Perhaps Zweig’s most fascinating chapters deal with marriage diplomacy between the two Queens.  The narrative is priceless as negotiations between the two go back and forth and characters like Lord Henry Darnley and Robert Dudley become pawns between the two women.  Zweig’s presentation is almost like a comedic sketch resulting in the secret marriage of Darnley to Mary that has grave repercussions as Elizabeth and James Stuart are shunned to the side and the result is war that at first Mary is victorious, but in the end creates tensions that could only result in her defeat.

Zweig constantly offers a lens into the human condition throughout the narrative.  He delves into the psychological imperative that drives Mary and provides a wonderful soliloquy encompassing her infatuation for Lord Bothwell and the repercussions of the murder plot to kill her husband and her almost immediate marriage to her husband’s murderer.  Zweig’s analysis is deep and carefully thought out and certain historical scenes are presented as if  from a Shakespearean play as there are constant comparisons to the Bard’s characters.  The result is that Mary’s psyche has deteriorated to the point that she is unable to face what she has done and how dark were her deeds.  A major component of the book is the decline in Mary’s psychological well being as her behavior is detrimental to her political position and her own happiness resulting in her self-inflicted downfall.

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(The execution of Mary Queen of Scots)

This decline is readily apparent as Zweig describes the negotiations between the cousins once she leaves Scotland and is “detained” in England in 1567.  Elizabeth wanted Mary to renounce her rights to the English throne and retire quietly.  Further, she wanted Mary to be cleared of involvement in the regicidal plot involving Bothwell and the death of her husband, Lord Darnley.  Zweig reproduces a great deal of documentation of the Westminster Conference which investigated the murder.  As in several cases dealing with Mary the results were not clear, but no matter the result Mary once again let her pride stand in the way of her safety as she lamented her situation and refused to give into Elizabeth’s demands.  The situation could easily have been resolved had Elizabeth, who at times had difficulty making major decisions just had Mary found guilty and executed in 1568 and not let the situation drag on for years with the same results.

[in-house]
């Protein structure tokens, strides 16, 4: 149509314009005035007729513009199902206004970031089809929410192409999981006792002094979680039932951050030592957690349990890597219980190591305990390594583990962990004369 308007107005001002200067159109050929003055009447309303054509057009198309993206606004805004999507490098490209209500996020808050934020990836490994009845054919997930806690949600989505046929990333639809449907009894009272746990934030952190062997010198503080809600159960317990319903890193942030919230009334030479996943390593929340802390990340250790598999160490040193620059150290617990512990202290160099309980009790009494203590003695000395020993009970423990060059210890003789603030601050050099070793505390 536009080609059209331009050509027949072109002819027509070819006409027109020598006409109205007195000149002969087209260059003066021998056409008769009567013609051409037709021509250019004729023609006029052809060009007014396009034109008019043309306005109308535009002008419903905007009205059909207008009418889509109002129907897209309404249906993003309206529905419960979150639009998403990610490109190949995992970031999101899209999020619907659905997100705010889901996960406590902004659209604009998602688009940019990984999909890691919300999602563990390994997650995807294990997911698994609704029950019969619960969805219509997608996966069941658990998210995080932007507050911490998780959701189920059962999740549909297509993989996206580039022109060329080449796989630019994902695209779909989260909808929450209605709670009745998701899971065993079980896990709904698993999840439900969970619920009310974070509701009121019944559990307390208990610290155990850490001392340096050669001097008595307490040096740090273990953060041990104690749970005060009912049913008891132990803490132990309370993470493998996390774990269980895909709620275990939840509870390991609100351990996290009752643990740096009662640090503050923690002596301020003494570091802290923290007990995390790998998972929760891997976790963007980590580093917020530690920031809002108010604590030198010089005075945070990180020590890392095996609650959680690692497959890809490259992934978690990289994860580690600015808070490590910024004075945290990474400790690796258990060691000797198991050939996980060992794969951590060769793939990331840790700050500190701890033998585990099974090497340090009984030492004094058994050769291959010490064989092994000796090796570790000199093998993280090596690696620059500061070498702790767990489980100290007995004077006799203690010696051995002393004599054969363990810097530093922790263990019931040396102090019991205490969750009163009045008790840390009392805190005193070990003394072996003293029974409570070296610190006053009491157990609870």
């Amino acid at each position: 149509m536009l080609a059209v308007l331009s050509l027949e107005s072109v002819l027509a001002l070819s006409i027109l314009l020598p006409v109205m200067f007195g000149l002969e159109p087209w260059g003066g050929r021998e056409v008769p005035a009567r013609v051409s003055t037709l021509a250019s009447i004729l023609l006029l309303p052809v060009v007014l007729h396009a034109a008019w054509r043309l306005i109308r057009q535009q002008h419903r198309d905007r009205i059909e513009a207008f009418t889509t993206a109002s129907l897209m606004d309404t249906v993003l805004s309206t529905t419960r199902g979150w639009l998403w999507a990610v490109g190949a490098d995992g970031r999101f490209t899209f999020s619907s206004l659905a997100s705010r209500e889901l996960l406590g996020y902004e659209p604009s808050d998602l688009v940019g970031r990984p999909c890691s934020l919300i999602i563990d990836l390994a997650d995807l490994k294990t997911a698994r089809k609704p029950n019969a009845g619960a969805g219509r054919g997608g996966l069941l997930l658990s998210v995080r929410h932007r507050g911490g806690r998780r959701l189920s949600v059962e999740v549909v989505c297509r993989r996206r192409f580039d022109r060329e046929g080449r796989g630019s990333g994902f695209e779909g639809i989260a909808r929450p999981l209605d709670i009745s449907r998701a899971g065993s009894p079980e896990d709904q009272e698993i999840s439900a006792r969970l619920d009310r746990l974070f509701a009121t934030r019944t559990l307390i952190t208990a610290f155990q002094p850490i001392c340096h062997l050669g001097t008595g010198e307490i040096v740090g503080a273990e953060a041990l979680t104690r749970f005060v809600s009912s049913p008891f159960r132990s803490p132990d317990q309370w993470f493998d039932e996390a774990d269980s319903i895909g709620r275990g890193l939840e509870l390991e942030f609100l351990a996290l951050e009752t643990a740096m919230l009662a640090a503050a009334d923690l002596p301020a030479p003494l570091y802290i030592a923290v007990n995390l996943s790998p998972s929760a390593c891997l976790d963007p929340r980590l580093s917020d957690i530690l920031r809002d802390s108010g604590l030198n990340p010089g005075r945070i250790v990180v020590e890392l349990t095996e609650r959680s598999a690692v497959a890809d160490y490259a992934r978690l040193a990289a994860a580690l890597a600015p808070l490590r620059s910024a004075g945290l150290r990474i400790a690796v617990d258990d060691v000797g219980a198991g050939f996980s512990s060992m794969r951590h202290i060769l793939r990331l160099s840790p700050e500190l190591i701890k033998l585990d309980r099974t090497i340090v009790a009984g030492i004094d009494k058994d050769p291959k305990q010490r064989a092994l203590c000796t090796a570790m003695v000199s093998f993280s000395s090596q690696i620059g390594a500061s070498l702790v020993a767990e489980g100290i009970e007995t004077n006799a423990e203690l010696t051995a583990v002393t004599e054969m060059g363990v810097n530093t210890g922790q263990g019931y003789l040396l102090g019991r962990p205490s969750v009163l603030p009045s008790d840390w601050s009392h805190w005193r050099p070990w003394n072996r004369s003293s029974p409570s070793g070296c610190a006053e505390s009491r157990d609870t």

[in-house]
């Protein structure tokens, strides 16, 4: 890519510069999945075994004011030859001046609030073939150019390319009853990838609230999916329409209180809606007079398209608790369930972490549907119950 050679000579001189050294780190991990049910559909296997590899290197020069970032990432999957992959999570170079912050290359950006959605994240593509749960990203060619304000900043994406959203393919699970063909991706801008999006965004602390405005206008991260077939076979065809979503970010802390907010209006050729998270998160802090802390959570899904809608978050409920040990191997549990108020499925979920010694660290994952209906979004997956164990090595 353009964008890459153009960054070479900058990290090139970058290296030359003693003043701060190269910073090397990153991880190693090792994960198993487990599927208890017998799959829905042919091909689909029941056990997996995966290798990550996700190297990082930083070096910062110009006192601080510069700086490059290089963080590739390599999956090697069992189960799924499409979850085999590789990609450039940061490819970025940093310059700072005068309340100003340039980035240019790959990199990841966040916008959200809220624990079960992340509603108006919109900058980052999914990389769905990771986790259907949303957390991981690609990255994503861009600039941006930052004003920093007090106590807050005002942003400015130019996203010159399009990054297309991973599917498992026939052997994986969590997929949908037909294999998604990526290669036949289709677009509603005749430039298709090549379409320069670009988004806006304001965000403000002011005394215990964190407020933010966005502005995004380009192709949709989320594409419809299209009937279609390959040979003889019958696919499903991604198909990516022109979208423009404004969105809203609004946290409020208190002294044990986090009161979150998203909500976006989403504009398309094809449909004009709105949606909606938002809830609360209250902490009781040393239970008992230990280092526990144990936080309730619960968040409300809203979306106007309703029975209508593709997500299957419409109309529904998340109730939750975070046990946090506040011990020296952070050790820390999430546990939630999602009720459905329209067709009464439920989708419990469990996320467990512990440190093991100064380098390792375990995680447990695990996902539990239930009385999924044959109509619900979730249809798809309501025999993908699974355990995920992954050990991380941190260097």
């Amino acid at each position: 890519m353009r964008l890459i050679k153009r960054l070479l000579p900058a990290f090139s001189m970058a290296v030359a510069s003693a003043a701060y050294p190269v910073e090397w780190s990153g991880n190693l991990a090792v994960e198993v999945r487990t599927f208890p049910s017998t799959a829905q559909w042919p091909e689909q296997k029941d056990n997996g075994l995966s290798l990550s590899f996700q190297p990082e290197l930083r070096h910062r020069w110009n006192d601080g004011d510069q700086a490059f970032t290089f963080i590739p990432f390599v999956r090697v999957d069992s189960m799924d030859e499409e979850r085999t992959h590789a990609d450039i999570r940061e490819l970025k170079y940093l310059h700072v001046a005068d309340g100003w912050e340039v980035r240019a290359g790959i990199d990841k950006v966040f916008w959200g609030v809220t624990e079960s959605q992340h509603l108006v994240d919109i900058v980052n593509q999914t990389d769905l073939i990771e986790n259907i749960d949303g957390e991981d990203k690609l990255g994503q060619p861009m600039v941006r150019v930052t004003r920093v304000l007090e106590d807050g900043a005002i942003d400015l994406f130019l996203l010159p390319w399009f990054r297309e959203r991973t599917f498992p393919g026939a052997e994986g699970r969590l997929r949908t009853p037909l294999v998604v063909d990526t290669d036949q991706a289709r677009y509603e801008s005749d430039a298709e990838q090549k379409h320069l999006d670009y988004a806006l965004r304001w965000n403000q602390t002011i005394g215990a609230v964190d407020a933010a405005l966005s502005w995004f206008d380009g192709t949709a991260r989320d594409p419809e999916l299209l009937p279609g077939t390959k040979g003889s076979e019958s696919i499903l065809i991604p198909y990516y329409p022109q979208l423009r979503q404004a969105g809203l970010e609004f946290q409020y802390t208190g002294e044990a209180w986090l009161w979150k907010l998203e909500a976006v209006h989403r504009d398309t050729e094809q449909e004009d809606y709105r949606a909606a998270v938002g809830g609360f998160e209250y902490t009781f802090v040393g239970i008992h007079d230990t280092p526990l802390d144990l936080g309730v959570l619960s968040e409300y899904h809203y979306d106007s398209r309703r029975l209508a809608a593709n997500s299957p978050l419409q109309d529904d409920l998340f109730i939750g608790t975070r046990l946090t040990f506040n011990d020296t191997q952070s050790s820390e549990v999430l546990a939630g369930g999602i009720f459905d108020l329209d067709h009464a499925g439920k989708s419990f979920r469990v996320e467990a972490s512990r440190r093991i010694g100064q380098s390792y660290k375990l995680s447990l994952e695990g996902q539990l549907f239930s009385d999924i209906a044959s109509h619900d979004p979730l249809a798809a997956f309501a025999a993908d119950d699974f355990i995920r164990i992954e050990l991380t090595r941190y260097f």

As an aside, if one compares the film, Mary Queen of Scots to Zweig’s or other historical monographs it becomes clear there are several inaccuracies.  First, Mary and Elizabeth never met face to face as takes place toward the end of the film.  Second, the brutal murder of David Rizzio, Mary’s confidante does not take place in front of the Queen as is shown in the film as he was dragged into another stateroom for the deed to transpire.  Third, it is debatable to assert that Darnley and Rizzio were lovers as is reflected in the film.  Fourth,  Mary did not have a Scottish accent as reflected in the film as she was raised in France, and lastly Lord Darnley probably raped Mary the first time they had sex.  The film overall is well done with a diverse cast, which of course did not exist in the 16th century, but the gist of historical accuracy does come across and one must remember a film is made to make money – not bring true history  to the screen.

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(Mary Queen of Scots and Elizabeth I as portrayed in the film)

Zweig has written a somewhat entertaining and literary biography of Mary Queen of Scots.  In reading the book one must realize the time period in which it was written and Zweig’s background as a writer.  It may not meet the criteria that today’s historians might call for, i.e.; a full bibliography and endnotes, but it is a legitimate work of history and I would recommend it for those who seek clarification, those  who have seen the film, or those who are just curious about one of the most enigmatic figures in history.

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(Mary Queen of Scots as portrayed in the film)